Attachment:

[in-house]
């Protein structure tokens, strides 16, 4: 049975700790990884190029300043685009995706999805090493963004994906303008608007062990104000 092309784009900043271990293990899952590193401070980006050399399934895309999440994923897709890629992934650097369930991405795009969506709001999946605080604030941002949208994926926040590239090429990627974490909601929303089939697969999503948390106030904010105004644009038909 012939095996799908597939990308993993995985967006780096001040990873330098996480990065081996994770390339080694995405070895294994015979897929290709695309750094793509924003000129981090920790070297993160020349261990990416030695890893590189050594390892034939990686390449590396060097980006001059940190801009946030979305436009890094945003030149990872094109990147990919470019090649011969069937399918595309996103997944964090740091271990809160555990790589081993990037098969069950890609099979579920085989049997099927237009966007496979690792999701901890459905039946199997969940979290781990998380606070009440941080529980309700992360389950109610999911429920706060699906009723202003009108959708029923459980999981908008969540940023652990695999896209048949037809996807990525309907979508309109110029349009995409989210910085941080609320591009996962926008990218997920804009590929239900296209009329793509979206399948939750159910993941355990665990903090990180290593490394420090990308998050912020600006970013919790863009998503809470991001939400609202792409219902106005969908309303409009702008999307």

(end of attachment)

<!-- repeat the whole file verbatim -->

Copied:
[in-house]
């Protein structure tokens, strides 16, 4: 049975700790990884190029300043685009995706999805090493963004994906303008608007062990104000 092309784009900043271990293990899952590193401070980006050399399934895309999440994923897709890629992934650097369930991405795009969506709001999946605080604030941002949208994926926040590239090429990627974490909601929303089939697969999503948390106030904010105004644009038909 012939095996799908597939990308993993995985967006780096001040990873330098996480990065081996994770390339080694995405070895294994015979897929290709695309750094793509924003000129981090920790070297993160020349261990990416030695890893590189050594390892034939990686390449590396060097980006001059940190801009946030979305436009890094945003030149990872094109990147990919470019090649011969069937399918595309996103997944964090740091271990809160555990790589081993990037098969069950890609099979579920085989049997099927237009966007496979690792999701901890459905039946199997969940979290781990998380606070009440941080529980309700992360389950109610999911429920706060699906009723202003009108959708029923459980999981908008969540940023652990695999896209048949037809996807990525309907979508309109110029349009995409989210910085941080609320591009996962926008990218997920804009590929239900296209009329793509979206399948939750159910993941355990665990903090990180290593490394420090990308998050912020600006970013919790863009998503809470991001939400609202792409219902106005969908309303409009702008999307």